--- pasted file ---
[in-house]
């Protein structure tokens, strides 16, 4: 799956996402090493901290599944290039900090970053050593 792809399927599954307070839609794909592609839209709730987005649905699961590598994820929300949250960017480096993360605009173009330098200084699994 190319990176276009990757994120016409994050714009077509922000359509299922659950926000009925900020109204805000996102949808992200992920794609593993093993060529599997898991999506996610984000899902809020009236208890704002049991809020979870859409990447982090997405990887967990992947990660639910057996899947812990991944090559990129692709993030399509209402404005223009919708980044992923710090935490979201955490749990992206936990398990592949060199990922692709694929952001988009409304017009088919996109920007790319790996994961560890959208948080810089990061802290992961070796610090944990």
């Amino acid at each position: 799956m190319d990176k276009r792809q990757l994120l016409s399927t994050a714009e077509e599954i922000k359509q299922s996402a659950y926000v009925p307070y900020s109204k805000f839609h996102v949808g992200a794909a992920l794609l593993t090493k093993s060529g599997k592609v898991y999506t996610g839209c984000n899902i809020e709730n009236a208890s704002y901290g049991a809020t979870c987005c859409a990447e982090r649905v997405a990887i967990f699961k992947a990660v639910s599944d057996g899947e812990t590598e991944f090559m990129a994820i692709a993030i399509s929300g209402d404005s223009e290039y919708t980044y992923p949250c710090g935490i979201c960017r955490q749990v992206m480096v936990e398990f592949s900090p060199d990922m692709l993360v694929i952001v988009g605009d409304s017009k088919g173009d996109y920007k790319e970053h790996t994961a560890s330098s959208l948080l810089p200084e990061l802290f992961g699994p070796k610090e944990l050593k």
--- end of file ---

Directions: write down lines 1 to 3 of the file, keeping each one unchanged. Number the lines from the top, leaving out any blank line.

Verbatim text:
[in-house]
């Protein structure tokens, strides 16, 4: 799956996402090493901290599944290039900090970053050593 792809399927599954307070839609794909592609839209709730987005649905699961590598994820929300949250960017480096993360605009173009330098200084699994 190319990176276009990757994120016409994050714009077509922000359509299922659950926000009925900020109204805000996102949808992200992920794609593993093993060529599997898991999506996610984000899902809020009236208890704002049991809020979870859409990447982090997405990887967990992947990660639910057996899947812990991944090559990129692709993030399509209402404005223009919708980044992923710090935490979201955490749990992206936990398990592949060199990922692709694929952001988009409304017009088919996109920007790319790996994961560890959208948080810089990061802290992961070796610090944990």
């Amino acid at each position: 799956m190319d990176k276009r792809q990757l994120l016409s399927t994050a714009e077509e599954i922000k359509q299922s996402a659950y926000v009925p307070y900020s109204k805000f839609h996102v949808g992200a794909a992920l794609l593993t090493k093993s060529g599997k592609v898991y999506t996610g839209c984000n899902i809020e709730n009236a208890s704002y901290g049991a809020t979870c987005c859409a990447e982090r649905v997405a990887i967990f699961k992947a990660v639910s599944d057996g899947e812990t590598e991944f090559m990129a994820i692709a993030i399509s929300g209402d404005s223009e290039y919708t980044y992923p949250c710090g935490i979201c960017r955490q749990v992206m480096v936990e398990f592949s900090p060199d990922m692709l993360v694929i952001v988009g605009d409304s017009k088919g173009d996109y920007k790319e970053h790996t994961a560890s330098s959208l948080l810089p200084e990061l802290f992961g699994p070796k610090e944990l050593k």